on the diversity of music

*written while watching a pre-recorded hour of Beck at Austin City Limits*

Recently, I have found myself in musical conversations. And I don’t mean the kind where you talk about whether you’re team Glinda or team Elphaba. These one-too-many-to-not-write-a-post-about-it convos have really got me thinking about the infinite diversity of music. Two people could have the exact same taste in music, and here’s how the dialogue would fall:

“Hey! I hear you like Fall Out Boy! Have you heard Panic! At The Disco’s new album?”

“Yeah, I have! It’s great. Do you listen to All Time Low?”

“Yeah, bro, of course! Do you listen to *insert unheard of, kind of punk-ish pop-rock band here*?”

“Wait, no. I’ve never heard of them.”

Ding, ding, ding. The infinite diversity of music. There is something for everybody, there is always something to share, and (the best of all) there is always something great you haven’t heard yet.

With this idea becoming tangible in my brain, a coinciding idea also took hold: diversity in music creates diversity in its purpose. In other words, different kinds of music do different things. Mulling over this idea made me realize that pretty much every single album by every single artist does something entirely different because the artist is creating for him/herself. Whether he/she is processing a breakup, attempting to speak for a larger group of people, or writing without thinking anyone would ever read the words, much less have the words sung back to him/her one day, the artist is doing something never been done before because it is being done by him/her, a unique individual, a direct copy of nothing.

For the past year or so now, I’ve been trying to build my musical repertoire in order to avoid saying the one thing I despise: “Oh, yeah. I know that one song by them. What’s it called again?” This response, in my opinion, does a huge injustice to the artist after he/she/they have slaved on an album for the past anywhere between 12 to 36 to 48 months. So I’m a huge proponent of the album. And a not-so-huge proponent of the “hit single” culture of today. There. I said it.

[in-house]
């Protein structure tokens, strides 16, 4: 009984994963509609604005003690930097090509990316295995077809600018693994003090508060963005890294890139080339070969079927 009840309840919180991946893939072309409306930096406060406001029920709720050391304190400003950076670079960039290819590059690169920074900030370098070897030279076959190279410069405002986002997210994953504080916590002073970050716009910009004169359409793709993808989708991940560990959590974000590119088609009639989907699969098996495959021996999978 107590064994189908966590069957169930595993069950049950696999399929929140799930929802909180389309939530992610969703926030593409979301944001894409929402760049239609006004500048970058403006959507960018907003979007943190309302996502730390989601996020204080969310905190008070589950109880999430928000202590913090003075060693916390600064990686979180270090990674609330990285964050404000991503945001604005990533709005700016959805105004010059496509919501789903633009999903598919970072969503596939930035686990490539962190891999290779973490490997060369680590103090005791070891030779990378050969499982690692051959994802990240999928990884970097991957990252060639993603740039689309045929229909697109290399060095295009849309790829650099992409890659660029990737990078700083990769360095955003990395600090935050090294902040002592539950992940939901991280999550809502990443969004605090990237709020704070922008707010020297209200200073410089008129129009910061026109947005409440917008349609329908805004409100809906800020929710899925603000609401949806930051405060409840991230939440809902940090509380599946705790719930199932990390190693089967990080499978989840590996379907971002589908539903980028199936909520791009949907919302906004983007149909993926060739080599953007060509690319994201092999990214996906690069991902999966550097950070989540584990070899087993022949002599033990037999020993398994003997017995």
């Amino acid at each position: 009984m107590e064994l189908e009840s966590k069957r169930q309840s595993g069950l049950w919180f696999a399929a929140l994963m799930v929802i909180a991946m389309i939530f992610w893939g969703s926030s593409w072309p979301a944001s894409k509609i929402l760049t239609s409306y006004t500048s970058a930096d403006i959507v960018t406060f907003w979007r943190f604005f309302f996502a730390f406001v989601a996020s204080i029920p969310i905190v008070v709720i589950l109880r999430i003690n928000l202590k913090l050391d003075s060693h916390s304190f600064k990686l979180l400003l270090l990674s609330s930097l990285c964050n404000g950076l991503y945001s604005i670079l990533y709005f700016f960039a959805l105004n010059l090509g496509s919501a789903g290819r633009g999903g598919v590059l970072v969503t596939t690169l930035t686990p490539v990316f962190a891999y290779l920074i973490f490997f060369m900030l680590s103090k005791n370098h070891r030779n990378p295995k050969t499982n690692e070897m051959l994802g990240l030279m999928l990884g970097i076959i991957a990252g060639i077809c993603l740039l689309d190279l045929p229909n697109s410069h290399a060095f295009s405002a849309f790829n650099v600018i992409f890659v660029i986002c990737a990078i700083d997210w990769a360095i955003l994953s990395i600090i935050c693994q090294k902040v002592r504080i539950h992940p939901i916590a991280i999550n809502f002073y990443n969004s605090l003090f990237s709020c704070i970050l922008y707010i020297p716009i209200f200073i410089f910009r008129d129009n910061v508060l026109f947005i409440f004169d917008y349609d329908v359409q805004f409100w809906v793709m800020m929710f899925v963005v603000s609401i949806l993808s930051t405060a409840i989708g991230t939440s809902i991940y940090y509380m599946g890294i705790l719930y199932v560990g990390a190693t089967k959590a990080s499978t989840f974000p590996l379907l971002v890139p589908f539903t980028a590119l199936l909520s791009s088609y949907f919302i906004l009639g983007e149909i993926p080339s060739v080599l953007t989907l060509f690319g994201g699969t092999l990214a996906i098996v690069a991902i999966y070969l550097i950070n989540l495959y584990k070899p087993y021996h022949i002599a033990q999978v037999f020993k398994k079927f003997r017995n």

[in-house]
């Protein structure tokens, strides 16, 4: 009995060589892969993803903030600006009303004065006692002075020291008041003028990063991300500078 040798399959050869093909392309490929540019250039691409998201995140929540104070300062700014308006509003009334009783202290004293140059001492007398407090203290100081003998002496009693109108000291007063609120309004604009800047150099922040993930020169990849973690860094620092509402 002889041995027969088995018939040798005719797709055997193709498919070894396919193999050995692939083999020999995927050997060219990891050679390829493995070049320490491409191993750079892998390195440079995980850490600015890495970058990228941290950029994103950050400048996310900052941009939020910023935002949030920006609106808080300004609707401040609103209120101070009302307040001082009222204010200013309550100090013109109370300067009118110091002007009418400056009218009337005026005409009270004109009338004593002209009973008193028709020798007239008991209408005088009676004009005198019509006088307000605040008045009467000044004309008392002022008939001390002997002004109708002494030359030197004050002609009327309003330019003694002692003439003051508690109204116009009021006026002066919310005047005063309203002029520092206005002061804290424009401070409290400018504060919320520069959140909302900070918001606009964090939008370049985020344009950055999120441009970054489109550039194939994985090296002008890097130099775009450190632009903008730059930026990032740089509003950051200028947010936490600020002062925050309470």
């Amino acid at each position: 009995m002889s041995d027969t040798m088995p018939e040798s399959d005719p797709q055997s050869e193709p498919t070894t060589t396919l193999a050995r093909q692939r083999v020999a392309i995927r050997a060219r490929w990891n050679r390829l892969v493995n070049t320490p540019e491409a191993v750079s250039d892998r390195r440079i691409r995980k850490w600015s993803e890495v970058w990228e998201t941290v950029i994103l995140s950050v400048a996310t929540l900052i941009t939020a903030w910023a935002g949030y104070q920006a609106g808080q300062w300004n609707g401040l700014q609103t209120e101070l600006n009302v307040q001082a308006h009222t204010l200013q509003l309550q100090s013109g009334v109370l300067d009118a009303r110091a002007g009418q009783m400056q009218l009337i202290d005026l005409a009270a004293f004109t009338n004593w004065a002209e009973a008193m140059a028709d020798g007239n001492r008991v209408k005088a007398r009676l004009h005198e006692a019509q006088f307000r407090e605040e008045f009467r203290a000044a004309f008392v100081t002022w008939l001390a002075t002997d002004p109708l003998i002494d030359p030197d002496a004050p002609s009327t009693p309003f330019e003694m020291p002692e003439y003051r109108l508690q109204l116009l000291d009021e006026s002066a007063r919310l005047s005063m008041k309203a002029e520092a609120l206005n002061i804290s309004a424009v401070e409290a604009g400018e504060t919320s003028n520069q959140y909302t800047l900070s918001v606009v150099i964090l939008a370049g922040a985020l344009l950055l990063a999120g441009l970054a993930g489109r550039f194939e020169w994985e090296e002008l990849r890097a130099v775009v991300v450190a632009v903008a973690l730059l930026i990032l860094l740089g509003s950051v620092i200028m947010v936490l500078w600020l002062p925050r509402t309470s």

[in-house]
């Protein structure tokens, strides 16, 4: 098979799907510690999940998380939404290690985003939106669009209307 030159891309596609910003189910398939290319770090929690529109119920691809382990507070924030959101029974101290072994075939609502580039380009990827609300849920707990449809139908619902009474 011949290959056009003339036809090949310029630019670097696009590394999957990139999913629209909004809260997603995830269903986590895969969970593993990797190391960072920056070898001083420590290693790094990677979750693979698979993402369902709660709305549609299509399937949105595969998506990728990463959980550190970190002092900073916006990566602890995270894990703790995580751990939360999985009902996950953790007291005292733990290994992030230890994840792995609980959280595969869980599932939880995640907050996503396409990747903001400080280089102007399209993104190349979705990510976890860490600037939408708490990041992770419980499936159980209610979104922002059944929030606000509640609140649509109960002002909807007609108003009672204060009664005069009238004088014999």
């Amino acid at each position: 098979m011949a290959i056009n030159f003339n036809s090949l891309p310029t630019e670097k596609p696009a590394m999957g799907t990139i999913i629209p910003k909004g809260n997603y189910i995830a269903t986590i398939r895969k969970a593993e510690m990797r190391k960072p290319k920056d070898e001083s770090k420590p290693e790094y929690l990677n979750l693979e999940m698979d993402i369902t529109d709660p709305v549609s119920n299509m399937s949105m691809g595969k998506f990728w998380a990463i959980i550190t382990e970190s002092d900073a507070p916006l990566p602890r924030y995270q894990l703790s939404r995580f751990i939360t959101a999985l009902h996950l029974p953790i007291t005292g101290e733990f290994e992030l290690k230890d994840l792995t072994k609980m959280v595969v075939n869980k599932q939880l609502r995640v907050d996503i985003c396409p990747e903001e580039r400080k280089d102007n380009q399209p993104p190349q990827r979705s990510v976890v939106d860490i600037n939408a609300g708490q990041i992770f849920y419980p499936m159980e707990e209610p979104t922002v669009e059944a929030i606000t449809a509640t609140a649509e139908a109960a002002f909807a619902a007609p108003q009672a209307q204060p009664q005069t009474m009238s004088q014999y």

With all of this being said, to me, the purpose of music has a lot to do with the album as a whole. To demonstrate this, here are three albums that I believe encompass a whole lotta purpose. Keep reading for your potential new favorite music. Stop reading if you hate expanding your mind.

  1. Beck – Morning Phase

I know what you’re saying. “Beck. Hm. That sounds familiar.” You’re darn right it does. It’s because you tweeted hate at him that one time for winning Album of the Year in 2015 over Ed Sheeran and Beyoncé. Let me refute you real quick. Name another artist who plays multiple instruments, produces, composes, and writes his own music, has been famous for longer than you’ve been alive but is younger than your mother, and is known worldwide by his first name. Oh, and two of his LPs are published in the Rolling Stone’s list of  500 greatest albums of all-time. That’s what I thought. Morning Phase demonstrates change. Beck himself says in an interview with Rolling Stone the album is about the existence of “…this feeling of tumult and uncertainty…about coming out of that – how things do get better.” Even further than that, however, Morning Phase demonstrates the change and transformation of Beck from his early days of fame until today. Before it was released, this album was placed number two on Stereogum’s list of most anticipated albums of 2014. Beck was a huge deal before winning any Album of the Year Grammys to prove it. He has recorded 9 official studio albums in his lifetime, his first recorded in 1994. Even though his first album has only one relatively well-known song, this relatively well-known song is the number one most played of his on Spotify with, get this, over 40 million plays. No, Beck. You are certainly not a loser. In addition this first hit is classified on Wikipedia as “experimental hip hop,” and I think that’s hilarious. But nonetheless, in comparison to the acoustic, mellow tones of Morning Phase, “Loser” could have been created by a completely different mind. That is the beauty of Beck evolving. But the key is this: he doesn’t lose his artistry. The production value doesn’t depreciate, and his vocals, wow, his vocals. They’re unreal. Beck can grow and change as an artist and do it well, and that is why he is important. Plus he’s the cutest human to ever exist. beck-2014-press-650x430

2. The 1975 – I like it when you sleep, for you are so beautiful yet so unaware of it